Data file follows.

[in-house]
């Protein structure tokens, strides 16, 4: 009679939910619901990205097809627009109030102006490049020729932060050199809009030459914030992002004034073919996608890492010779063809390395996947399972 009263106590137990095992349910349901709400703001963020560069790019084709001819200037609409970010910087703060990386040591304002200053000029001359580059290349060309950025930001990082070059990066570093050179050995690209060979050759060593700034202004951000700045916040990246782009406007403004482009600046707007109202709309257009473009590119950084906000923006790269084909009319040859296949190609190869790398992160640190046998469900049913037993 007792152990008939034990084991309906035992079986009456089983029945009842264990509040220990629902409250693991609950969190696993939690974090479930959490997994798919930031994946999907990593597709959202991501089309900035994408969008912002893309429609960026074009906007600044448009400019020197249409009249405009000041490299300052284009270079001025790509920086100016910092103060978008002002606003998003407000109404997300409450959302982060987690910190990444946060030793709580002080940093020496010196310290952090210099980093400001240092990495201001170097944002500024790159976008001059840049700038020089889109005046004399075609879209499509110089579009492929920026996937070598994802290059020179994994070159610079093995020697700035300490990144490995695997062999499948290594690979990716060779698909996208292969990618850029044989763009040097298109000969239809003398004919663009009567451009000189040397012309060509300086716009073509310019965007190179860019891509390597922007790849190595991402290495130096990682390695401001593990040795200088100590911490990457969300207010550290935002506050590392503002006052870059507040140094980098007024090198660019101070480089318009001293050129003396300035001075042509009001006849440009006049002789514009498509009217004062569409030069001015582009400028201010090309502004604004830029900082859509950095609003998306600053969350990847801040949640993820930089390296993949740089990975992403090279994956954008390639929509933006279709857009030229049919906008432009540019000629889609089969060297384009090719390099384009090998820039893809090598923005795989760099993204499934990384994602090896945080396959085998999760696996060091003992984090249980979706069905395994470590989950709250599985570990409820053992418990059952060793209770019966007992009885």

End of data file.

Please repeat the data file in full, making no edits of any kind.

[in-house]
């Protein structure tokens, strides 16, 4: 009679939910619901990205097809627009109030102006490049020729932060050199809009030459914030992002004034073919996608890492010779063809390395996947399972 009263106590137990095992349910349901709400703001963020560069790019084709001819200037609409970010910087703060990386040591304002200053000029001359580059290349060309950025930001990082070059990066570093050179050995690209060979050759060593700034202004951000700045916040990246782009406007403004482009600046707007109202709309257009473009590119950084906000923006790269084909009319040859296949190609190869790398992160640190046998469900049913037993 007792152990008939034990084991309906035992079986009456089983029945009842264990509040220990629902409250693991609950969190696993939690974090479930959490997994798919930031994946999907990593597709959202991501089309900035994408969008912002893309429609960026074009906007600044448009400019020197249409009249405009000041490299300052284009270079001025790509920086100016910092103060978008002002606003998003407000109404997300409450959302982060987690910190990444946060030793709580002080940093020496010196310290952090210099980093400001240092990495201001170097944002500024790159976008001059840049700038020089889109005046004399075609879209499509110089579009492929920026996937070598994802290059020179994994070159610079093995020697700035300490990144490995695997062999499948290594690979990716060779698909996208292969990618850029044989763009040097298109000969239809003398004919663009009567451009000189040397012309060509300086716009073509310019965007190179860019891509390597922007790849190595991402290495130096990682390695401001593990040795200088100590911490990457969300207010550290935002506050590392503002006052870059507040140094980098007024090198660019101070480089318009001293050129003396300035001075042509009001006849440009006049002789514009498509009217004062569409030069001015582009400028201010090309502004604004830029900082859509950095609003998306600053969350990847801040949640993820930089390296993949740089990975992403090279994956954008390639929509933006279709857009030229049919906008432009540019000629889609089969060297384009090719390099384009090998820039893809090598923005795989760099993204499934990384994602090896945080396959085998999760696996060091003992984090249980979706069905395994470590989950709250599985570990409820053992418990059952060793209770019966007992009885």